Affective behaviors and mental health are profoundly affected by disturbances in circadian rhythms. Casein kinase 1 epsilon (Csnk1e) is an essential component of the core circadian clock. Mice with tau point mutation or null mutation of this gene have shortened and lengthened circadian period respectively. Here we examined anxiety-like, fear, and depressive-like behaviors in both male and female mice of these two different mutants. Compared with wild-type mice, we found reductions in fear and anxiety-like behaviors in both mutant lines and in both sexes, with the tau mutants exhibiting the greatest phenotypic changes. Female null mutants showed markedly less depressive-like behaviors than wild-type mice, but these differences were not observed in tau mutants of either sex. To determine whether abnormal light entrainment of tau mutants to 24 hour light-dark cycles contributes to these phenotypic differences, we also examined these behaviors in tau mutants on a light-dark cycle that close to their endogenous circadian period. The normalized entrainment restored more wild type-like behaviors for fear and anxiety, but it induced depressive-like behavior in females. These data show that both mutations of Csnk1e broadly affect fear and anxiety-like behaviors, while the effects on depressive-like behavior vary with genetics, entrainment, and sex. This suggests that the mechanisms by which Csnk1e affects fear and anxiety-like behaviors may be similar, but distinct from those affecting depressive-like behavior. Taken together, these findings demonstrate that a dysfunctional circadian pacemaker can significantly alter affective behaviors, and thus, be a risk factor for affective disorders.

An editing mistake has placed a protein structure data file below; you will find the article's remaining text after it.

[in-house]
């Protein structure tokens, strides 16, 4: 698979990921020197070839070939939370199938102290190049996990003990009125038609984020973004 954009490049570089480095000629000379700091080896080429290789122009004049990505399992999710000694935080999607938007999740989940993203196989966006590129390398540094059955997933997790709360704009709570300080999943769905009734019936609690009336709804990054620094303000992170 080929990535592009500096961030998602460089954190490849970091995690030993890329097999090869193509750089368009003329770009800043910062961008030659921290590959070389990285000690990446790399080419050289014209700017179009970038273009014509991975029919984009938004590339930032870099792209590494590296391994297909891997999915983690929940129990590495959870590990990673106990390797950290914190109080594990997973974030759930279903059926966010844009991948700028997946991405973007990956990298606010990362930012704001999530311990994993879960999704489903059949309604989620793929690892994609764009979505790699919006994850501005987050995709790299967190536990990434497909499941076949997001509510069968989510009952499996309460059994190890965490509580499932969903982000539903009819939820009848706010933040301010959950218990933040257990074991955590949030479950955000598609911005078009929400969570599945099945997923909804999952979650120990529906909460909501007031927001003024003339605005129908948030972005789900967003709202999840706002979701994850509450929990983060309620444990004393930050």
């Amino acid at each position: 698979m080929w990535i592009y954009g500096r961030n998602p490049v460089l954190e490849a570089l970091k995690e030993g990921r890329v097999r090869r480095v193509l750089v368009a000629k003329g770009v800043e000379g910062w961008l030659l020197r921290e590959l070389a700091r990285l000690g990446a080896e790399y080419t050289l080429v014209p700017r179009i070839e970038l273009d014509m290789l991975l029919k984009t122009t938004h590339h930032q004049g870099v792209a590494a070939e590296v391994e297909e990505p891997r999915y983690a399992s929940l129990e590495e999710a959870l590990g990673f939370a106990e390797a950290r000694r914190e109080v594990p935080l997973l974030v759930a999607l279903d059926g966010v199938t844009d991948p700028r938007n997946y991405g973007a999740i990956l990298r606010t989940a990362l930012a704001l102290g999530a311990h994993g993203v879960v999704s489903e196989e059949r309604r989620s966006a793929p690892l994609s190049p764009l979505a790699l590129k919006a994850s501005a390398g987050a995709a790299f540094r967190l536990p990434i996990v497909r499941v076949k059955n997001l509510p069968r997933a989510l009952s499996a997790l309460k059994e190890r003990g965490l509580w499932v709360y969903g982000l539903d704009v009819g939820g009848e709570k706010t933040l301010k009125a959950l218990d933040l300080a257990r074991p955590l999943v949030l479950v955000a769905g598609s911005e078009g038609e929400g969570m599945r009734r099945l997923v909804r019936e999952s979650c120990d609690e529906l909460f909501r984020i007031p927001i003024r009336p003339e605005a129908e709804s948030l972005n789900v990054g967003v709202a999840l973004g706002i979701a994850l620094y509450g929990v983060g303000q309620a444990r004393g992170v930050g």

bioRxiv Subject Collection: Neuroscience